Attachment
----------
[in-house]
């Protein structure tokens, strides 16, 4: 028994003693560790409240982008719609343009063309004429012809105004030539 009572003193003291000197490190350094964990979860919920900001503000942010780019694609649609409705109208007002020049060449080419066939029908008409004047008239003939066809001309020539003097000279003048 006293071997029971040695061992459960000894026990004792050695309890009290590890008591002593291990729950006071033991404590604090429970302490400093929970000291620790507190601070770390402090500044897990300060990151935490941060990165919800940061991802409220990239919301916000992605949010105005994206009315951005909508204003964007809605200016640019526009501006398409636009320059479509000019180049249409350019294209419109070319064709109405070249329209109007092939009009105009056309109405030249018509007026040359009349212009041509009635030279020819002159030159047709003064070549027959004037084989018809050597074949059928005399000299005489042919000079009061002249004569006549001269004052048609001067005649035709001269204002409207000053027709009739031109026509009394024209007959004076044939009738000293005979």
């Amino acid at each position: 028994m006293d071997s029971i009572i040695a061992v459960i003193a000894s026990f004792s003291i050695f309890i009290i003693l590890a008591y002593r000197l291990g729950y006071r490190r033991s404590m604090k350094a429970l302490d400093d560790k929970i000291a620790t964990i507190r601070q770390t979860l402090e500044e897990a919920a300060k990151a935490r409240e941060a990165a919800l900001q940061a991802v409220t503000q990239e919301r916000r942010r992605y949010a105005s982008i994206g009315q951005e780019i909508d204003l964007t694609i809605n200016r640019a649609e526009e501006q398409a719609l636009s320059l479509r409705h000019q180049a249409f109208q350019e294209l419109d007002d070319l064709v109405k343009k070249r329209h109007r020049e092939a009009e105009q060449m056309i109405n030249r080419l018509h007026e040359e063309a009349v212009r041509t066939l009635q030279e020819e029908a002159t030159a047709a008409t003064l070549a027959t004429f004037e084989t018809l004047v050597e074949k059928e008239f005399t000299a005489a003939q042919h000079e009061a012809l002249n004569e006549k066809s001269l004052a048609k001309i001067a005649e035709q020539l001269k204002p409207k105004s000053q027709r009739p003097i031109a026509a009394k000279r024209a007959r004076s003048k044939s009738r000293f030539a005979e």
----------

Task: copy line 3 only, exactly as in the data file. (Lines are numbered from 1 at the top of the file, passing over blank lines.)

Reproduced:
């Amino acid at each position: 028994m006293d071997s029971i009572i040695a061992v459960i003193a000894s026990f004792s003291i050695f309890i009290i003693l590890a008591y002593r000197l291990g729950y006071r490190r033991s404590m604090k350094a429970l302490d400093d560790k929970i000291a620790t964990i507190r601070q770390t979860l402090e500044e897990a919920a300060k990151a935490r409240e941060a990165a919800l900001q940061a991802v409220t503000q990239e919301r916000r942010r992605y949010a105005s982008i994206g009315q951005e780019i909508d204003l964007t694609i809605n200016r640019a649609e526009e501006q398409a719609l636009s320059l479509r409705h000019q180049a249409f109208q350019e294209l419109d007002d070319l064709v109405k343009k070249r329209h109007r020049e092939a009009e105009q060449m056309i109405n030249r080419l018509h007026e040359e063309a009349v212009r041509t066939l009635q030279e020819e029908a002159t030159a047709a008409t003064l070549a027959t004429f004037e084989t018809l004047v050597e074949k059928e008239f005399t000299a005489a003939q042919h000079e009061a012809l002249n004569e006549k066809s001269l004052a048609k001309i001067a005649e035709q020539l001269k204002p409207k105004s000053q027709r009739p003097i031109a026509a009394k000279r024209a007959r004076s003048k044939s009738r000293f030539a005979e």